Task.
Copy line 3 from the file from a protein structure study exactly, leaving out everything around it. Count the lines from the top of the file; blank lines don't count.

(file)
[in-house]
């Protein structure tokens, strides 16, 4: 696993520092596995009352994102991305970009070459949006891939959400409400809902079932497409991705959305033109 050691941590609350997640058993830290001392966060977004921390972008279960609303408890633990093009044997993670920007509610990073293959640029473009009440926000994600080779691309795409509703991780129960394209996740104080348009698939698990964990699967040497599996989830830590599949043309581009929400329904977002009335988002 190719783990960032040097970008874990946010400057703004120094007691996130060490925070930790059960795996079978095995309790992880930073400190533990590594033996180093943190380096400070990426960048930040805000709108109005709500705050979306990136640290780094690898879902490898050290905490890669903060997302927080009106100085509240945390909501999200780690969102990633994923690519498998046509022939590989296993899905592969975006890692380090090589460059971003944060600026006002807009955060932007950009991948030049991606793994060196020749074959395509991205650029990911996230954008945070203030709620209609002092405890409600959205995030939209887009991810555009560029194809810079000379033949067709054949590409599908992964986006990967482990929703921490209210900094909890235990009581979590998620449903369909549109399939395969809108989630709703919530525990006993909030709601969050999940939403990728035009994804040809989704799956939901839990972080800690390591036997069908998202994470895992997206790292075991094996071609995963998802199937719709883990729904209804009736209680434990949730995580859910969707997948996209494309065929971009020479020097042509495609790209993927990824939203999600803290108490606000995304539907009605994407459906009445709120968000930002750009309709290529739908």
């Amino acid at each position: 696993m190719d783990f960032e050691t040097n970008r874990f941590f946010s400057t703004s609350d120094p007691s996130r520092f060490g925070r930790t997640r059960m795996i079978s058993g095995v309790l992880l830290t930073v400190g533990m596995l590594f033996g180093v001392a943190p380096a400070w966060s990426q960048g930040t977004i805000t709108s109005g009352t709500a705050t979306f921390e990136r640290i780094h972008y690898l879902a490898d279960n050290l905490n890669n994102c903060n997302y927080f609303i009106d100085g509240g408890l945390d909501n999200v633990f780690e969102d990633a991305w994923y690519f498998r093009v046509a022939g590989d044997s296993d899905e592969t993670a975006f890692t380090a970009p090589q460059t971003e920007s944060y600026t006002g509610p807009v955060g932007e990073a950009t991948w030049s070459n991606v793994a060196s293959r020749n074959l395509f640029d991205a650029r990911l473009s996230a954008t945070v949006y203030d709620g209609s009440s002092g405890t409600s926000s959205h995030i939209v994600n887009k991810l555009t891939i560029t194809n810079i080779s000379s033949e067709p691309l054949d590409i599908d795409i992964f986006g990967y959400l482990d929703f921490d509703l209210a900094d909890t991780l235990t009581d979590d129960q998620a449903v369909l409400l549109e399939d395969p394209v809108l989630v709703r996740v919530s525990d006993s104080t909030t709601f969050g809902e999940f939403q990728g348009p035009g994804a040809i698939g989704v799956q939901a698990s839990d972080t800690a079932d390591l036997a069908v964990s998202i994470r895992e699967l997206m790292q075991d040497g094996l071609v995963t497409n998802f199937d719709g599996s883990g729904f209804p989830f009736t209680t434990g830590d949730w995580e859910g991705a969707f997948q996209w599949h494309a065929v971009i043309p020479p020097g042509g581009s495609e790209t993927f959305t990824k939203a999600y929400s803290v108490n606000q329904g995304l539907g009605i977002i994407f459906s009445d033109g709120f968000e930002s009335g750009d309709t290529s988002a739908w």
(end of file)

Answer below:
């Amino acid at each position: 696993m190719d783990f960032e050691t040097n970008r874990f941590f946010s400057t703004s609350d120094p007691s996130r520092f060490g925070r930790t997640r059960m795996i079978s058993g095995v309790l992880l830290t930073v400190g533990m596995l590594f033996g180093v001392a943190p380096a400070w966060s990426q960048g930040t977004i805000t709108s109005g009352t709500a705050t979306f921390e990136r640290i780094h972008y690898l879902a490898d279960n050290l905490n890669n994102c903060n997302y927080f609303i009106d100085g509240g408890l945390d909501n999200v633990f780690e969102d990633a991305w994923y690519f498998r093009v046509a022939g590989d044997s296993d899905e592969t993670a975006f890692t380090a970009p090589q460059t971003e920007s944060y600026t006002g509610p807009v955060g932007e990073a950009t991948w030049s070459n991606v793994a060196s293959r020749n074959l395509f640029d991205a650029r990911l473009s996230a954008t945070v949006y203030d709620g209609s009440s002092g405890t409600s926000s959205h995030i939209v994600n887009k991810l555009t891939i560029t194809n810079i080779s000379s033949e067709p691309l054949d590409i599908d795409i992964f986006g990967y959400l482990d929703f921490d509703l209210a900094d909890t991780l235990t009581d979590d129960q998620a449903v369909l409400l549109e399939d395969p394209v809108l989630v709703r996740v919530s525990d006993s104080t909030t709601f969050g809902e999940f939403q990728g348009p035009g994804a040809i698939g989704v799956q939901a698990s839990d972080t800690a079932d390591l036997a069908v964990s998202i994470r895992e699967l997206m790292q075991d040497g094996l071609v995963t497409n998802f199937d719709g599996s883990g729904f209804p989830f009736t209680t434990g830590d949730w995580e859910g991705a969707f997948q996209w599949h494309a065929v971009i043309p020479p020097g042509g581009s495609e790209t993927f959305t990824k939203a999600y929400s803290v108490n606000q329904g995304l539907g009605i977002i994407f459906s009445d033109g709120f968000e930002s009335g750009d309709t290529s988002a739908w």